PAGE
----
Creating something like that in Eagle County will take a lot of work before going to voters. If the decision is made to ask voters, it will be 2022, at the earliest, before a ballot issue is presented.

“We have to move fast,” Eagle County Commissioner Matt Scherr said. “But we think the time is right — the conversation is productive.”

A regional authority recognizes that transit isn’t limited to political boundaries, Scherr said, adding that Lake County might be included in a new authority, given the demand for transit between that community and Eagle County.

Robson noted that improving service from the Eagle County Regional Airport could also be included in a potential transit agency to provide better service between the airport and the valley’s ski resorts.

While ECO is technically a regional authority, Scherr said there’s “an uncoordinated aspect to what we’re doing.”

While transit is a yearslong issue in the valley, there seems to be more urgency now.

“We’ve heard from the business community that (transit is) critical to get people to jobs,” Avon Town Manager Eric Heil said. “That’s compelling.”

The idea of unified service between Vail, Avon and Beaver Creek “should get people excited,” Heil said, adding that unified transit systems work well in other resort areas.

What kind of service?

Vail Town Council member Brian Stockmar is the town’s representative on the ECO Transit Board. Stockmar isn’t involved in the current discussions, but said he hopes the talks bear fruit.

Stockmar said he’d like to see a model using some of what’s being done in Zermatt, Switzerland, which uses vehicles of different sizes to more efficiently meet demand.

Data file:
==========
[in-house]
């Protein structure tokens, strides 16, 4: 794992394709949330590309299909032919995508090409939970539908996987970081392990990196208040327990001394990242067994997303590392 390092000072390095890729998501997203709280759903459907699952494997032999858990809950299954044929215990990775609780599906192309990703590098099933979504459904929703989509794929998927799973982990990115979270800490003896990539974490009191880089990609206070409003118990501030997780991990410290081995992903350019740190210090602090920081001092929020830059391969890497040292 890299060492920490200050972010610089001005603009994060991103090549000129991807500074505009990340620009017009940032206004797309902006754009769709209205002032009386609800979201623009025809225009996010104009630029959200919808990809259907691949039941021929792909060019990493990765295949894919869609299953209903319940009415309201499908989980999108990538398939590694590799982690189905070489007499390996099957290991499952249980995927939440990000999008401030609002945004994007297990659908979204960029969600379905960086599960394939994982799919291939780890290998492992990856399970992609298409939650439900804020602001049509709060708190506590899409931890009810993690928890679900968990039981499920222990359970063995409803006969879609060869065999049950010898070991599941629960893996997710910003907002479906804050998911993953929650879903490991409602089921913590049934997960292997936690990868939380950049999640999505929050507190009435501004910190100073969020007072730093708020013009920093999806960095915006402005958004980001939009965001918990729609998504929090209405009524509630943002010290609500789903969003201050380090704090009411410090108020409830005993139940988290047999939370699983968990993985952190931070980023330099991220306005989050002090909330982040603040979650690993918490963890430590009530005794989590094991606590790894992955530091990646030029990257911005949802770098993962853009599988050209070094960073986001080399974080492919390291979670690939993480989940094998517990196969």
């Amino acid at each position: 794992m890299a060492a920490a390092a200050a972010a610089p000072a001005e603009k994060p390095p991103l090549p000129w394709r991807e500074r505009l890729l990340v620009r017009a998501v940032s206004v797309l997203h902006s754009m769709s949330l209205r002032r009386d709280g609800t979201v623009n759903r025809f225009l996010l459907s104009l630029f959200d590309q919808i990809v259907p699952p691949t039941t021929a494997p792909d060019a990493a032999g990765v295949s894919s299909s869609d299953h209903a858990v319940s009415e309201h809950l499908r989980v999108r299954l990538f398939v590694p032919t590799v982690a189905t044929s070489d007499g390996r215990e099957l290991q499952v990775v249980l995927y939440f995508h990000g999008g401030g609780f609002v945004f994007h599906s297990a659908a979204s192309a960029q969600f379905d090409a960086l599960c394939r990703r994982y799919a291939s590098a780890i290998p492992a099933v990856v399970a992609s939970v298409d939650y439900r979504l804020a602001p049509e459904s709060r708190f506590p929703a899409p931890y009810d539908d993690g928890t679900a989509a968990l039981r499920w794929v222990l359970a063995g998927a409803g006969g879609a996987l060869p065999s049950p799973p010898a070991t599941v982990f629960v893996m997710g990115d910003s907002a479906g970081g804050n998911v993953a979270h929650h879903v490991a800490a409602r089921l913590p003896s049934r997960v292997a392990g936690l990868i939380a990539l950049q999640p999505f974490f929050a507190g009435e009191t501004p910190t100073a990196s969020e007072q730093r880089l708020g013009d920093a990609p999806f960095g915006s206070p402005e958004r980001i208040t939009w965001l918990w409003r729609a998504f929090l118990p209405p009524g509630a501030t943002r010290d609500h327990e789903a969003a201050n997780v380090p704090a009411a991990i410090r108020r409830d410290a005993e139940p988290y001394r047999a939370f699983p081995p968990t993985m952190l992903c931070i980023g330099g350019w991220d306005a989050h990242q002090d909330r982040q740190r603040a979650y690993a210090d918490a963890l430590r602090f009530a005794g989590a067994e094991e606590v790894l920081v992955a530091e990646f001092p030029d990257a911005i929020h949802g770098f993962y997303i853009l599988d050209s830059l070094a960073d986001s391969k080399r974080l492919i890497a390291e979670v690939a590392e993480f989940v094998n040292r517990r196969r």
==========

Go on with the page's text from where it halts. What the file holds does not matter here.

While Minturn needs transit, it doesn’t need service from a full-sized bus, Stockmar noted. Finding enough drivers for a fleet of smaller vehicles could be difficult, but Stockmar said the model should be examined.

Boosting transit also needs to consider how long a trip can take. Scherr lives in Minturn, and there’s an ECO bus stop right outside his home. There’s another bus stop right outside the Eagle County Administration Building. Scherr said it takes about an hour and 40 minutes to make that one-way trip. Jumping in the car and driving to Eagle takes about 30 minutes.

Cost is another issue. Scherr said he’d like people to think about more than just the price at the fare box. People have long called for ECO Transit to be free, something Scherr said would cost about $2.5 million per year.

“I’d rather pay $10 million (over time) to make us a more well-functioning economy,” Scherr said.

Voters are likely to ultimately decide what a regional transit agency will look like. But, Scherr said, he knows what he’d like to see.

“Shall we make transit free?” he asked. “No, let’s make transit good.”

Who’s running buses?

Eagle County (ECO Transit)

Beaver Creek Transit

Avon Transit

Vail Transit